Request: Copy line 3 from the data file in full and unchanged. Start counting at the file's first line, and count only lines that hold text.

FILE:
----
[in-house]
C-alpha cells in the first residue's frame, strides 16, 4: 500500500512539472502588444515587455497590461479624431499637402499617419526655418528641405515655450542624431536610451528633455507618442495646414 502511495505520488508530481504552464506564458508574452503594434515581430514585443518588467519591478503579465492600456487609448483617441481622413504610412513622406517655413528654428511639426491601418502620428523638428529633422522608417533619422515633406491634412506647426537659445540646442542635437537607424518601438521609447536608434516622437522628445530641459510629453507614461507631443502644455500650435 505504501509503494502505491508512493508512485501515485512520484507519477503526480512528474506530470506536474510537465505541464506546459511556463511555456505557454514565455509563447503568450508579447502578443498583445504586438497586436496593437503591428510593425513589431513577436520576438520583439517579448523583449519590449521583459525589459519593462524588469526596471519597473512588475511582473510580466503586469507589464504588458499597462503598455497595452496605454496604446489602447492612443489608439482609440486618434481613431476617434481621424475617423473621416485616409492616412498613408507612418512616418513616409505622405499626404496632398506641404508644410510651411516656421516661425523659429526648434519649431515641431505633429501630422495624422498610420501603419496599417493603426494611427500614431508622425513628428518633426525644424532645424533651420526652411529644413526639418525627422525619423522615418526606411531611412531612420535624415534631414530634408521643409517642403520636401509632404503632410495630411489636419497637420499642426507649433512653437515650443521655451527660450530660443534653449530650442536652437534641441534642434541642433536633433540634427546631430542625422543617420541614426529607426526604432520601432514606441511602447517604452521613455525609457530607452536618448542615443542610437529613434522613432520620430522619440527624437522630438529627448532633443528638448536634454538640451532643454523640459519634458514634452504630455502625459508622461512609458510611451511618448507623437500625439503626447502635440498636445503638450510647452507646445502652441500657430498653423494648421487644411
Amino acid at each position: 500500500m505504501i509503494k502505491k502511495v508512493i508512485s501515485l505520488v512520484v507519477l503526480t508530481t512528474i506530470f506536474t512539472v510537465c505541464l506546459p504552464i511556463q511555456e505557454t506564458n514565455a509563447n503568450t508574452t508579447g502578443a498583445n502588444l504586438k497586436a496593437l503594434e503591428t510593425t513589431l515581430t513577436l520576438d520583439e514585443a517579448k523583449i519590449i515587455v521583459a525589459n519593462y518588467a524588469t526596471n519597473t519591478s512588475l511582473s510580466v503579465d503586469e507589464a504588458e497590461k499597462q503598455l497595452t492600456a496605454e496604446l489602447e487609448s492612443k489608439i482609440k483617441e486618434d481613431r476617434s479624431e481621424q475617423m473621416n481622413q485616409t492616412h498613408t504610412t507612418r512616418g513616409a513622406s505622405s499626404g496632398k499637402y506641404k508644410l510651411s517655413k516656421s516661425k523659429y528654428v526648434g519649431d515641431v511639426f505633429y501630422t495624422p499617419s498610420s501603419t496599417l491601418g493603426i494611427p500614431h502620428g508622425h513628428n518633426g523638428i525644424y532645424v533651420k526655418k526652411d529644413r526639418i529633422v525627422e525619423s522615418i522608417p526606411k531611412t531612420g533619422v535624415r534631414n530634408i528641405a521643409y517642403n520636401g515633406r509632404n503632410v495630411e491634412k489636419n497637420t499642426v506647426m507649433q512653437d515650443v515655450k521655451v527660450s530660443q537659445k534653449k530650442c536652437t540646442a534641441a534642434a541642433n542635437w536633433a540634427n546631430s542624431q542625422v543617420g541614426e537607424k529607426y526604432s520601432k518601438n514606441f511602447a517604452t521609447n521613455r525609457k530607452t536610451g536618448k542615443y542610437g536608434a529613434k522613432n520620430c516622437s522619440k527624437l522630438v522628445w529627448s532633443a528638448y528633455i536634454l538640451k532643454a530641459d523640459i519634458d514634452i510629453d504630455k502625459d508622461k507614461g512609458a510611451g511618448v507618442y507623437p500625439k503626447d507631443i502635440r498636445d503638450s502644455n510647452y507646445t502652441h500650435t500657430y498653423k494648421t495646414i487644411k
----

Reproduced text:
Amino acid at each position: 500500500m505504501i509503494k502505491k502511495v508512493i508512485s501515485l505520488v512520484v507519477l503526480t508530481t512528474i506530470f506536474t512539472v510537465c505541464l506546459p504552464i511556463q511555456e505557454t506564458n514565455a509563447n503568450t508574452t508579447g502578443a498583445n502588444l504586438k497586436a496593437l503594434e503591428t510593425t513589431l515581430t513577436l520576438d520583439e514585443a517579448k523583449i519590449i515587455v521583459a525589459n519593462y518588467a524588469t526596471n519597473t519591478s512588475l511582473s510580466v503579465d503586469e507589464a504588458e497590461k499597462q503598455l497595452t492600456a496605454e496604446l489602447e487609448s492612443k489608439i482609440k483617441e486618434d481613431r476617434s479624431e481621424q475617423m473621416n481622413q485616409t492616412h498613408t504610412t507612418r512616418g513616409a513622406s505622405s499626404g496632398k499637402y506641404k508644410l510651411s517655413k516656421s516661425k523659429y528654428v526648434g519649431d515641431v511639426f505633429y501630422t495624422p499617419s498610420s501603419t496599417l491601418g493603426i494611427p500614431h502620428g508622425h513628428n518633426g523638428i525644424y532645424v533651420k526655418k526652411d529644413r526639418i529633422v525627422e525619423s522615418i522608417p526606411k531611412t531612420g533619422v535624415r534631414n530634408i528641405a521643409y517642403n520636401g515633406r509632404n503632410v495630411e491634412k489636419n497637420t499642426v506647426m507649433q512653437d515650443v515655450k521655451v527660450s530660443q537659445k534653449k530650442c536652437t540646442a534641441a534642434a541642433n542635437w536633433a540634427n546631430s542624431q542625422v543617420g541614426e537607424k529607426y526604432s520601432k518601438n514606441f511602447a517604452t521609447n521613455r525609457k530607452t536610451g536618448k542615443y542610437g536608434a529613434k522613432n520620430c516622437s522619440k527624437l522630438v522628445w529627448s532633443a528638448y528633455i536634454l538640451k532643454a530641459d523640459i519634458d514634452i510629453d504630455k502625459d508622461k507614461g512609458a510611451g511618448v507618442y507623437p500625439k503626447d507631443i502635440r498636445d503638450s502644455n510647452y507646445t502652441h500650435t500657430y498653423k494648421t495646414i487644411k